Like all the ISO standards, ISO 55000 is a framework that we can adopt to standardize how we do business, leading to efficient and repeatable processes. Through the certification process, an organization can formalize how they go about their business with auditable adherence to the elements of the standards.
ISO 55000 provides a framework to establish, implement, maintain, and improve an asset management system. The standard does not say that you must have an EAM/CMMS software solution in place to follow it. But having such a tool in place does provide much of the functionality you would want as you adopt a standard like ISO 55000.
There are several pieces to ISO 55000:
- 55000 – An overview, principles, and terminology
- 55001 – Requirements for an Asset Management system
- 55002 – Guidelines on how to apply 55001
Who can benefit from ISO 55000?
Any organization which needs to either develop a formal asset management set of processes or needs to refine existing policies and processes can benefit from ISO 55000. Also, those who are performing asset management or are providing such a service to their clients will also benefit. Finally, if there are regulatory or contractual requirements that need to be met, adoption of ISO 55000 is almost a certainty. If your organization is already registered as an ISO 9001 or other ISO certification, then you are well ahead of the game. The framework to support your ISO 55000 adoption efforts are already in place.
Remember, ISO standards do not dictate what you do or how you do it. Rather, they provide requirements and guidelines that you can use as a foundation in the context of your operation. Yes, if you decide to become ISO registered via the auditing and certification process, the auditor will be looking for evidence that you are covering all the requirements. But how you are meeting them is up to you.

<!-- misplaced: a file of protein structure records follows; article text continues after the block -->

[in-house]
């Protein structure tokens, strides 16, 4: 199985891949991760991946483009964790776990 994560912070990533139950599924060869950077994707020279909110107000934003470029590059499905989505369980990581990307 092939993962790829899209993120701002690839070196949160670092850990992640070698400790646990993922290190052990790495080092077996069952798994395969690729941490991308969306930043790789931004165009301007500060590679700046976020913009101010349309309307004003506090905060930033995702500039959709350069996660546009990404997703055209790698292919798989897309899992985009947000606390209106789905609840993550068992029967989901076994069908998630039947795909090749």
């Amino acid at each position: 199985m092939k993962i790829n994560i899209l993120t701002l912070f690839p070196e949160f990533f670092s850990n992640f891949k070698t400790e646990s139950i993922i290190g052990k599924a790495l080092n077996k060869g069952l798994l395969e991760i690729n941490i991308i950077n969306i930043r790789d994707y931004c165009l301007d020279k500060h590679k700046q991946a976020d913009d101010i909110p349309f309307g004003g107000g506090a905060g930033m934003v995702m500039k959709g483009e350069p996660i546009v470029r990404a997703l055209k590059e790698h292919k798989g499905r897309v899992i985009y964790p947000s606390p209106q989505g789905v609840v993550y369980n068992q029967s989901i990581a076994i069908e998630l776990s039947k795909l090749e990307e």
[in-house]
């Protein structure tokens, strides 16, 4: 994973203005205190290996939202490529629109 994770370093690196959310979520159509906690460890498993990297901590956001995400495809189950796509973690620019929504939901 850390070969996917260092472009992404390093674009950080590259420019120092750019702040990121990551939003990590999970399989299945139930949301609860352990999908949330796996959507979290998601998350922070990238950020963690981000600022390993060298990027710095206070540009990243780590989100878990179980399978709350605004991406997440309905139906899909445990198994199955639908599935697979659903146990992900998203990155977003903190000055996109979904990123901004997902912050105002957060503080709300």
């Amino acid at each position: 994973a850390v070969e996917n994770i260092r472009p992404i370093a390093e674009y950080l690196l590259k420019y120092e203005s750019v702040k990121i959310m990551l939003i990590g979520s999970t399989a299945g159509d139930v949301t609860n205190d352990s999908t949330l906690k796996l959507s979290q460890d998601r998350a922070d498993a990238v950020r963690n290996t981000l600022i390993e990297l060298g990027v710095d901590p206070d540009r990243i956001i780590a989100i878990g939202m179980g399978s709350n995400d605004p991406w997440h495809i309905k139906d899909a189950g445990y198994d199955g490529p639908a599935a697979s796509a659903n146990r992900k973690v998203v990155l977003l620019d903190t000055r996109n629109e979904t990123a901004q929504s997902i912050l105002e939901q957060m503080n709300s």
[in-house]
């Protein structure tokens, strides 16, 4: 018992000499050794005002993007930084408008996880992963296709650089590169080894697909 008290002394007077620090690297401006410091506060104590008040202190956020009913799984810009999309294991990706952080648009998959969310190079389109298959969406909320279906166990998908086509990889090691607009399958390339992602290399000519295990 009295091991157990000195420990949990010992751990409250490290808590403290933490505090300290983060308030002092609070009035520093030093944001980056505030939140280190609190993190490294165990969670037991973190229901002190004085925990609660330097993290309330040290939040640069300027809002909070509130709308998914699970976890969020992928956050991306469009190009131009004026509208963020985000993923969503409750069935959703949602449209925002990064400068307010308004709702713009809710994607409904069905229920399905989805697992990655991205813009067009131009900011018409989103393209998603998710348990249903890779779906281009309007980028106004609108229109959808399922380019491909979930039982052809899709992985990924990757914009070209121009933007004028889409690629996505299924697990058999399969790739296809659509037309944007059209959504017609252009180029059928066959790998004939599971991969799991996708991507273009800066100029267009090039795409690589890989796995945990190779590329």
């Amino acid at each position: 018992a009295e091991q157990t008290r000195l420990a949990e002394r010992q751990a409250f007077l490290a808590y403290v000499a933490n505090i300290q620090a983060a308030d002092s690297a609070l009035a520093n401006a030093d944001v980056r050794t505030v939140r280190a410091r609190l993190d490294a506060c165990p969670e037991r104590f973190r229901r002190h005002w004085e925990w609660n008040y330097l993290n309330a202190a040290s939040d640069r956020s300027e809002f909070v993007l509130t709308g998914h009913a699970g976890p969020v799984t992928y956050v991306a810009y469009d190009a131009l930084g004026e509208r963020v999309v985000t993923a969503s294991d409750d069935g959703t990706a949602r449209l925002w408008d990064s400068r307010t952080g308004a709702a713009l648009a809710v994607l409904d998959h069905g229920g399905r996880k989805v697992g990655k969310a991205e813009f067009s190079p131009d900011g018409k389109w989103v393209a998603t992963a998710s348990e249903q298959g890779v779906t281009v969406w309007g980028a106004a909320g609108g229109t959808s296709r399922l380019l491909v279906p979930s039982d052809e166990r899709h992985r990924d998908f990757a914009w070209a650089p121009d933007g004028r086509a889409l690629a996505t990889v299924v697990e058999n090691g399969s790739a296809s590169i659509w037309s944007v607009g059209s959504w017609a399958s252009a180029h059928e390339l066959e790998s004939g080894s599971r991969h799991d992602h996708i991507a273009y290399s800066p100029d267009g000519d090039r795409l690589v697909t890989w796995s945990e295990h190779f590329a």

Keep this in mind: While you can certainly adopt ISO standards as a best practice for your operations, until you go through the auditing process by an independent ISO auditor… and pass… you cannot say you are “ISO Certified.” Just saying that you follow ISO standards is not enough. A third party must validate that you are in fact adhering to the standards. There is no such thing as, “self-certification.”
What does 55001 look like?
It has 7 parts:
- Context of the organization
- Performance evaluation
The context of the organization, the scope and the business objectives are a critical starting point. You need to garner agreement across those involved in asset management and how their activities support the goals of the organization. The scope and strategy being taken for asset management need to be clear as well. What is in. What is out. What are the boundaries. If an activity is not in support of a corporate goal it needs to be questioned.